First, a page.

Astonishingly Excellent Lab Results: In His Own Words

It’s time to Break It Down!

You Just Can’t Make Up This Stuff. Oh Wait! You Can, and Apparently, “Someone” (Guess Who) Did.

Yesterday, Mr. Trump’s former personal physician, Dr. Harold Bornstein said of the hyperbolically prosy letter (using language sounding incredibly similar to that routinely used by his patient) that he purportedly wrote in 2015 describing then candidate Trump’s health, patient Trump actually authored it. In Dr. Bornstein’s words, speaking of Trump:

“He dictated that whole letter. I didn’t write that letter. I just made it up as I went along.”

He added that Trump told him what he wanted the letter to say, and he responded with what he couldn’t say. The admission is an about face from his answer to the question of who wrote the letter, more than two years ago, when it came to light. At that time, the very un-doctor like terminology he used to characterize Mr. Trump’s medical fitness led many people to question whether he had written the summary. The two things that stood out most when reviewing the letter were the degree to which the way the letter was framed deviated from the usage of standard medical jargon and parlance, and the extend to which the writing style paralleled the way Donald Trump expresses himself.

In August 2016, James Hamblin, M.D., wrote a story in The Atlantic entitled, “The Bizarre Words of Donald Trump’s Doctor.” Take a gander below at the letter at the center of the newly revived controversy.



101 EAST 78th STREET

NEW YORK, NY 10075-0301

TELE: (212) 988-6600 FAX: (212) 988-6602


December 4, 2015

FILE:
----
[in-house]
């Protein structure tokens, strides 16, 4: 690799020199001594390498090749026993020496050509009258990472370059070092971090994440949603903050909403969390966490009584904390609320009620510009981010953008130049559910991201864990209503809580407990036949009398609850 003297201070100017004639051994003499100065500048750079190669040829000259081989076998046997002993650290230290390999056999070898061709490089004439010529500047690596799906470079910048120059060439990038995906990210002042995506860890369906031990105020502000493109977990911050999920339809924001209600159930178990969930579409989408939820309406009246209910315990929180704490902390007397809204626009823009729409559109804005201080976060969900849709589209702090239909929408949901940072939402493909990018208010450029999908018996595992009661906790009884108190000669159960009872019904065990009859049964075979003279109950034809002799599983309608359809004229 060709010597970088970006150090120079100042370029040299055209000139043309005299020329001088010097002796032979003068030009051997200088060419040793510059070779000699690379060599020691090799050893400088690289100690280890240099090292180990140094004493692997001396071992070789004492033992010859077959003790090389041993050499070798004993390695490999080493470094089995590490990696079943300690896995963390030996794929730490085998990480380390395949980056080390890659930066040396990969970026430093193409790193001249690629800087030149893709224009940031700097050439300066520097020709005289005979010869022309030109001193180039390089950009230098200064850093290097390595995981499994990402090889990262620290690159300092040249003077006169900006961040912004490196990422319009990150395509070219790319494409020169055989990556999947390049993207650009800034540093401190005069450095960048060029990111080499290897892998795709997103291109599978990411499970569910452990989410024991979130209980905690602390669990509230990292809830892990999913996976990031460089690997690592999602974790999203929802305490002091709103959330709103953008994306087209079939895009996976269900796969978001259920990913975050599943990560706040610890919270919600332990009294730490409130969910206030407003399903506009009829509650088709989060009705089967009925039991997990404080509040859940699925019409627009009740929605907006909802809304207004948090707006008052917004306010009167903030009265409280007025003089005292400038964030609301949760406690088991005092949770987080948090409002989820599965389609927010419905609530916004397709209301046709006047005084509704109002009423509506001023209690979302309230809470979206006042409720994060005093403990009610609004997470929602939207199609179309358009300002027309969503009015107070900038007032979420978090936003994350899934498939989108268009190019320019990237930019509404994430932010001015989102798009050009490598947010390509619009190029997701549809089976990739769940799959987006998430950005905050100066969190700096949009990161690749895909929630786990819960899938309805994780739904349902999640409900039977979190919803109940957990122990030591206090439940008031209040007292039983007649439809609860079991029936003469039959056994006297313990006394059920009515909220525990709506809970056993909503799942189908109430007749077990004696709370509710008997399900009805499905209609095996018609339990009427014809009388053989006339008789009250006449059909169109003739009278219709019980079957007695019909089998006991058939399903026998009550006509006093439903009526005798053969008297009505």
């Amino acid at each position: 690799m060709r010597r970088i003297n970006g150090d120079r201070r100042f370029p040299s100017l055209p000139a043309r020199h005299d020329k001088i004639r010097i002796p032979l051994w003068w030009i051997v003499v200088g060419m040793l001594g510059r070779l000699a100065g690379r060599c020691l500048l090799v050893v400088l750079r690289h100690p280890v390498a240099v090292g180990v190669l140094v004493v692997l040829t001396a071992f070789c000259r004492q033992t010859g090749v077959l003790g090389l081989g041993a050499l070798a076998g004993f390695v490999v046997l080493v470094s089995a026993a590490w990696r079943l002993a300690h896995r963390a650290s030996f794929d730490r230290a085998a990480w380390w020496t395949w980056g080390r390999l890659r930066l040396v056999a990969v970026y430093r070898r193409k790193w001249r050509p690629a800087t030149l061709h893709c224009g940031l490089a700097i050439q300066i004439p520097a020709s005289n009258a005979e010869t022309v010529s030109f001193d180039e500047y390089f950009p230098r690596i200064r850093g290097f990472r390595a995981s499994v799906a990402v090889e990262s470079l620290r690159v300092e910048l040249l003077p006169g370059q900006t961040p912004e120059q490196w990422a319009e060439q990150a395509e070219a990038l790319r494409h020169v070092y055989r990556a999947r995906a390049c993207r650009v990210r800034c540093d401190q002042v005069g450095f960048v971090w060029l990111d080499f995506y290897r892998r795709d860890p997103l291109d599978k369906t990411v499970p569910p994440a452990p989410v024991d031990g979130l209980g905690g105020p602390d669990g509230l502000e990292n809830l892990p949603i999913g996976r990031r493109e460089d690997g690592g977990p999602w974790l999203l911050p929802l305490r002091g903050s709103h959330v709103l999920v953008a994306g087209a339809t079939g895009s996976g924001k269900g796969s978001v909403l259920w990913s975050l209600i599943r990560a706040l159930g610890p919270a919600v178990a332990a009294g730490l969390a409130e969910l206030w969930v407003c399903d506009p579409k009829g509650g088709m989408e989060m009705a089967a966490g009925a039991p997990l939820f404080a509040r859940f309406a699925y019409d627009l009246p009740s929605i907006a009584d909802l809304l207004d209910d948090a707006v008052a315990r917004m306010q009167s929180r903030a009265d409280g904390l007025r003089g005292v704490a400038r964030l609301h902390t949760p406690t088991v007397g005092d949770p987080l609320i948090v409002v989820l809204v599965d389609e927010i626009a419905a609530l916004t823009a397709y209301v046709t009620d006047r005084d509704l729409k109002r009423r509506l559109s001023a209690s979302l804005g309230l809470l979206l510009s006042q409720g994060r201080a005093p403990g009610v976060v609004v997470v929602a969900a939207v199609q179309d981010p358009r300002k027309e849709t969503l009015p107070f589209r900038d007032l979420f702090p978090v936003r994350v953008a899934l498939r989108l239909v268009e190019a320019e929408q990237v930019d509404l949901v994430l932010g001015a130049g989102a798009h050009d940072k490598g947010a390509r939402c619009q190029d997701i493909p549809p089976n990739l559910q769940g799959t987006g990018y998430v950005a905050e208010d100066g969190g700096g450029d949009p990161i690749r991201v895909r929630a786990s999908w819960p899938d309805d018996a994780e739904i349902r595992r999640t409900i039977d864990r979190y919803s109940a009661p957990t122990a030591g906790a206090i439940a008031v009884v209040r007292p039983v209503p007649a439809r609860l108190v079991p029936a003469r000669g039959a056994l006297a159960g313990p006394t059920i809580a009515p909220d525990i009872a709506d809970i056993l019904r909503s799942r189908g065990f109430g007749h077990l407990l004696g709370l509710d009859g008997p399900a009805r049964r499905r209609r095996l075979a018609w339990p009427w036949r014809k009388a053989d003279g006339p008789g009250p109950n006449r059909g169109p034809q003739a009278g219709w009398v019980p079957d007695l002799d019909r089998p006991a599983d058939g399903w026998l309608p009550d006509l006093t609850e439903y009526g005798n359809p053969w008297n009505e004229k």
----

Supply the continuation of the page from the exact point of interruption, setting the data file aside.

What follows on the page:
To Whom My Concern:

I have been the personal physician of Mr. Donald J. Trump since 1980. His previous physician was my father, Dr. Jacob Bornstein. Over the past 39 years, I am pleased to report that Mr. Trump has had no significant medical problems. Mr. Trump has had a recent complete medical examination that showed only positive results. Actually, his blood pressure, 110/65, and laboratory test results were astonishingly excellent.

Over the past twelve months, he has lost at least fifteen pounds. Mr. Trump takes 81 mg of aspirin daily and a low dose of statin. His PSA test score is 0.15 (very low). His physical strength and stamina are extraordinary.

Mr. Trump has suffered no form of cancer, has never had a hip, knee, or shoulder replacement or any other orthopedic surgery. His only surgery was an appendectomy at age ten. His cardiovascular status is excellent. He has no history of ever using alcohol or tobacco products.

If elected, Mr. Trump, I can state unequivocally, will be the healthiest individual ever elected to the presidency.

Harold N. Bornstein, M.D., F.A.C.G.

Department of Medicine, Section of Gastroenterology

Lenox Hill Hospital, New York, NY

In Hamblin’s Atlantic article, he noted that the letter had, after more than two years, thrust the eccentric Bornstein, with his shoulder length hair and John Lennon styled spectacles, smack dab in the middle of undesired limelight. Among other things, the letter stated unswervingly that Trump would be the healthiest individual ever elected President. This assertion was leveled despite the clear recognition that Trump, if elected, would be the oldest individual ever elected President, sleeps little, holds angry grudges, and is said to eat KFC and slabs of red meat. The claim of superlative health quite simply rang hollow.

Hamblin, noted the doctor could have taken the opportunity at that time to bow out. In what we can now dub an act of precognition, he said Bornstein could have said Trump dictated the letter, and he only signed it. He could have said Trump suggested at least some of the phrases…because it was not just the medical facts, but also the linguistic styling that was amiss. Keen-eyed readers with a mind (to do so) might have seen the handiwork of Trump, particularly in the adjectival phrases, such as: “his strength and physical stamina are extraordinary,” and “his laboratory test results are astonishingly excellent.” For extra emphasis, there was an instance of the Trumpian tendency of starting a sentence with “actually,” to build onto (as opposed to contradict) the previous sentence: “Mr. Trump has had a complete medical examination that showed only positive results. Actually, his blood pressure and lab results were astonishingly excellent.”